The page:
The EAL/SEND phone line remains open on Tuesday afternoons for schools to discuss any pupils about whom they have concerns, but is operating slightly differently.  Schools can still ring in using the usual number and they will speak to one of our admin team who will arrange for the school to be phoned back.  A new suggested format for schools to record such concerns has also been created and can be found here.  Our language phone lines are also still available to support with sharing information with parents/carers, answering any questions they have and helping with home-school communication. Contact details and the list of languages can be found here

The EMTAS Admin team have continued to offer back office support, maintaining records and dealing in impressively efficient ways with new referrals that have started to come in from schools.  They have also been registering school staff for resources on the EMTAS Moodle, notably the EMTAS EAL e-learning and the EAL and GRT Excellence Awards.  One, who leads a secret double-life as our Resources Manager, has also run a project with members of our Bilingual Assistant team on how to make best use of Kitabu.  This is an app from MantraLingua that gives access to their entire range of dual language texts and includes additional features and functions.  She’s also been sending out resources from the EMTAS library to schools.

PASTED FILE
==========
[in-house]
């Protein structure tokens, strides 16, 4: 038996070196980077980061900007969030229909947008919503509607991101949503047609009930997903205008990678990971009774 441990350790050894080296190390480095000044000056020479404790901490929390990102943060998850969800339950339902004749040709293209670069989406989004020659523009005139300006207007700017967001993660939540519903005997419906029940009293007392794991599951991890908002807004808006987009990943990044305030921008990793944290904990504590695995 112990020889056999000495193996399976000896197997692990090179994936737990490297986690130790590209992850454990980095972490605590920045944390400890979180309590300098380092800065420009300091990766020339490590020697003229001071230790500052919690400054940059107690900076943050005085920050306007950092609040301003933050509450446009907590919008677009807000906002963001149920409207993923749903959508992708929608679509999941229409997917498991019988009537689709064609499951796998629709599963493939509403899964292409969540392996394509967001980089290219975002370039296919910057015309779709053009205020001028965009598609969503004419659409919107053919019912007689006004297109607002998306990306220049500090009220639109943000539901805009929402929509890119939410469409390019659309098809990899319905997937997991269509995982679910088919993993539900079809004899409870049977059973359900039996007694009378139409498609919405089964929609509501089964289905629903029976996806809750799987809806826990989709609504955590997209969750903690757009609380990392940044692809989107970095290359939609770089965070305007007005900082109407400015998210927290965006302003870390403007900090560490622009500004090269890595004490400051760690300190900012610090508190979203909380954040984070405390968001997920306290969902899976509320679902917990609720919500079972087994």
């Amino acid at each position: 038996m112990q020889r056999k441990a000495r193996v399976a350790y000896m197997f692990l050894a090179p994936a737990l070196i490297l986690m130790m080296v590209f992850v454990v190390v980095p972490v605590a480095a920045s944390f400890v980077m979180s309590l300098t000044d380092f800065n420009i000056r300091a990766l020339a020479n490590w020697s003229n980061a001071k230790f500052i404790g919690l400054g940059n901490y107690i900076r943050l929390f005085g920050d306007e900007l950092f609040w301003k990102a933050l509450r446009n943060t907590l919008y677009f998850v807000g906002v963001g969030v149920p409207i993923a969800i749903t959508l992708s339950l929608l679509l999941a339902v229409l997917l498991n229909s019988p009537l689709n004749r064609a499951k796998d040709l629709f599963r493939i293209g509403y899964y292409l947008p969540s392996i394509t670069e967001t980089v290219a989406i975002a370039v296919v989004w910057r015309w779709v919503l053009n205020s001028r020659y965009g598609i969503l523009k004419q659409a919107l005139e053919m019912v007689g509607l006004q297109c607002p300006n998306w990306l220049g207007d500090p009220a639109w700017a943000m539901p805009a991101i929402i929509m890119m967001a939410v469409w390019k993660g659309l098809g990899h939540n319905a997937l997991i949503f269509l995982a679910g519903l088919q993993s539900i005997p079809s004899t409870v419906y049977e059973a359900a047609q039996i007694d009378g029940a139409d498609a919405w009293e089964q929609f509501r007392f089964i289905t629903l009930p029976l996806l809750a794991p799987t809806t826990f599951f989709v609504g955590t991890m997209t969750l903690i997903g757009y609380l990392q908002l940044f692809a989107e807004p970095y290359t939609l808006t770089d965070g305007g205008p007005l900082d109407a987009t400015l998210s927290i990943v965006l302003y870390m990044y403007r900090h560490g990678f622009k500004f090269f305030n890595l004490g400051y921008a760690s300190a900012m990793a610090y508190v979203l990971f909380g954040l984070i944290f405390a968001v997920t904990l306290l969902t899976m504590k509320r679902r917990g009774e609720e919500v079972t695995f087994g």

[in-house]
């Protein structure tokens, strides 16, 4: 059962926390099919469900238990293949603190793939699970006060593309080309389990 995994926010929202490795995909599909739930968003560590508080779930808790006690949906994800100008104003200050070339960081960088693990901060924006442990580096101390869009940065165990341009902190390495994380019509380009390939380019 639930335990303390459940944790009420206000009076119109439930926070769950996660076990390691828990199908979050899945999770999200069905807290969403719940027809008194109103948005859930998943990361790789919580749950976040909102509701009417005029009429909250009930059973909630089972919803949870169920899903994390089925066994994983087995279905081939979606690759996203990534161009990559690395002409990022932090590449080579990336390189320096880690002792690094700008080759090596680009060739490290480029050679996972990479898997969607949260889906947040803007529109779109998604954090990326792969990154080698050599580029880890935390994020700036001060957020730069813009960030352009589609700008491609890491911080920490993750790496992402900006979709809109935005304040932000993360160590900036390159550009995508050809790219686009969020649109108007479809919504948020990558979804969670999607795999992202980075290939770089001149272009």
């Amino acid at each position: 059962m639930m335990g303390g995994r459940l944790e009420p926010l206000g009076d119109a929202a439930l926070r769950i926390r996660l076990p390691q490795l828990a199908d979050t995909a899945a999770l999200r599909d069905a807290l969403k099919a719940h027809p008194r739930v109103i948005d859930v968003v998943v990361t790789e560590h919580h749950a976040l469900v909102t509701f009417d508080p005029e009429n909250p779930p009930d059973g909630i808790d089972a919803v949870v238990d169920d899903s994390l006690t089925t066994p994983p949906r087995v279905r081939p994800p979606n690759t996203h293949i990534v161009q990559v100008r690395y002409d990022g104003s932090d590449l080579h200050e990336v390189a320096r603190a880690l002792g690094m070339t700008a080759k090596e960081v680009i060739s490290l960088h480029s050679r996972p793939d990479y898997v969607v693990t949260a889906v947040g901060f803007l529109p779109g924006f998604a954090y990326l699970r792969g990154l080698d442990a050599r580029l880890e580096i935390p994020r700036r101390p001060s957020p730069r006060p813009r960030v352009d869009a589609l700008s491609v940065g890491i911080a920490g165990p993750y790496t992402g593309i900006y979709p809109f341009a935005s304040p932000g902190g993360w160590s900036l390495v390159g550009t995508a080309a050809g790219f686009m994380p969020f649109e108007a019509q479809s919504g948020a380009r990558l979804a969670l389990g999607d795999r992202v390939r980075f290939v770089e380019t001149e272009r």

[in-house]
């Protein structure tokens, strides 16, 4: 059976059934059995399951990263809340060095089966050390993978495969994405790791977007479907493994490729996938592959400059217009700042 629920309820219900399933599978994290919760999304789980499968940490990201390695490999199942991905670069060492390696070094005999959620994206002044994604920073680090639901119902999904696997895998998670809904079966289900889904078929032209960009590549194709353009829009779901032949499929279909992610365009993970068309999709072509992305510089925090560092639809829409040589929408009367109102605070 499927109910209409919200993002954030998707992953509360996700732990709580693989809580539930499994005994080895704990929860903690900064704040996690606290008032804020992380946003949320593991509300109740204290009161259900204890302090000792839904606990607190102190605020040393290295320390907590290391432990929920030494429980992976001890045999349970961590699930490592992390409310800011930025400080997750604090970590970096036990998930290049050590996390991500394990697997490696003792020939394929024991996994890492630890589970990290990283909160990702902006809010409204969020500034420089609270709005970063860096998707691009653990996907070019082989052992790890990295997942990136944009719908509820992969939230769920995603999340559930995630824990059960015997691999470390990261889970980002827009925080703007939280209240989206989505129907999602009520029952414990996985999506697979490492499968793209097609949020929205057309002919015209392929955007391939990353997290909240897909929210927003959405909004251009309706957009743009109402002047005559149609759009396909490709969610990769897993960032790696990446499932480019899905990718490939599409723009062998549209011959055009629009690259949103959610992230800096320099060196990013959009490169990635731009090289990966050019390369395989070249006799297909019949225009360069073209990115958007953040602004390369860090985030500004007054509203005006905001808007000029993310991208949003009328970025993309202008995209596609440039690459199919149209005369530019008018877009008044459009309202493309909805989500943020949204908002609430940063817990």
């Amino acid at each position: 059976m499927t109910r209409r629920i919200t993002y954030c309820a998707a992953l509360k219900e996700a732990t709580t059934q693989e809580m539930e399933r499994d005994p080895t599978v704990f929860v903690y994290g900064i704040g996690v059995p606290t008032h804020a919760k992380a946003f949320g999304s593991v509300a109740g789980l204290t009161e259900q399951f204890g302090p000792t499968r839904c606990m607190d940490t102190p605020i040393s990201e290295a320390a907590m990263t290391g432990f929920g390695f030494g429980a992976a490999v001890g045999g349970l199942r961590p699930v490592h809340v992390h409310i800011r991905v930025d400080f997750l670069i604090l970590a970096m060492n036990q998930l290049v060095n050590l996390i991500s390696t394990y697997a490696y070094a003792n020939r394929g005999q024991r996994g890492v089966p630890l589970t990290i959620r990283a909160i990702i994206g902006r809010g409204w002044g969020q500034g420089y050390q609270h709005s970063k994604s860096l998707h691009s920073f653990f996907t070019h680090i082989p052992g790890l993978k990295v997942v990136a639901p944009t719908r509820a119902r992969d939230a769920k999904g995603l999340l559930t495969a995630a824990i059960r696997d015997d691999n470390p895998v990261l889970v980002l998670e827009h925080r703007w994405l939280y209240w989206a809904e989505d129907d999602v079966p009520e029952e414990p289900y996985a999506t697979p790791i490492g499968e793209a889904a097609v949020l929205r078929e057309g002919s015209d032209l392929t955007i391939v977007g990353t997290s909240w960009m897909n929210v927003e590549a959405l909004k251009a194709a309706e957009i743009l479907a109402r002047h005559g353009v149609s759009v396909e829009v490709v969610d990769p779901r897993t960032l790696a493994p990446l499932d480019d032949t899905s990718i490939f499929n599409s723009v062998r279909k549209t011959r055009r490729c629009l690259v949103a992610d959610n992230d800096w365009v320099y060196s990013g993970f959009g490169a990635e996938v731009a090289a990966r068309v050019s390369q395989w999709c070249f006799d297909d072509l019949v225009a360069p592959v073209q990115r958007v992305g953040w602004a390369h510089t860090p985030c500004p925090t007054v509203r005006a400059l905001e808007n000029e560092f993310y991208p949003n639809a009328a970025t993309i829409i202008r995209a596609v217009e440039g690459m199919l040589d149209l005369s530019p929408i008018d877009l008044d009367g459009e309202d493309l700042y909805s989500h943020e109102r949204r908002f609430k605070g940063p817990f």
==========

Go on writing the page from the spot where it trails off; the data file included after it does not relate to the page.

Staffing

There have been some staffing changes this year too.  We lost Graham Ellwood, Traveller Team Manager, back in the autumn term.  His death was unexpected and he is much missed.  Following Graham’s demise, Claire Barker took over the operational lead of the Traveller Team with Sarah Coles taking the strategic lead.  We also said goodbye to Kamaljit Dulai, Bilingual Assistant Manager, who retired in April after being with EMTAS for over 22 years.  In her place, we have Eva Papathanassiou, previously our EMTAS Greek-speaking Bilingual Assistant.  Eva continues to speak Greek where it’s helpful and is now leading the Bilingual Assistant team too.

At the end of this term, we say à bientôt to Astrid, who will be taking maternity leave from the end of the summer term.  Jamie Earnshaw will be over-seeing the EMTAS blog in Astrid’s absence whilst Helen Smith, previously a member of the Traveller Team, stands in for her as the Specialist Teacher Advisor for Basingstoke and Deane schools.  Helen’s teaching background is in EYFS whilst during her six-year stint with the Traveller team at EMTAS she has led on the EYFS and KS1 transition programmes.

In September, we welcome Lynne Chinnery to the EMTAS Specialist Teacher Advisor Team.  Lynne’s background includes 14 years in Libya where she ran a language school and picked up Arabic. She has also lived and worked as a TEFL teacher in Greece, Turkey, Spain and China.  Lynne will be working with schools in the Havant and Waterlooville district and she has already been involved in doing a remote validation for the EAL Excellence Award for a school in that area, St Peter’s RC Primary School.  She also has experience of working with Unaccompanied Asylum Seeking Children (UASC) and delivering training on aspects of EAL practice and provision to schools on the Isle of Wight.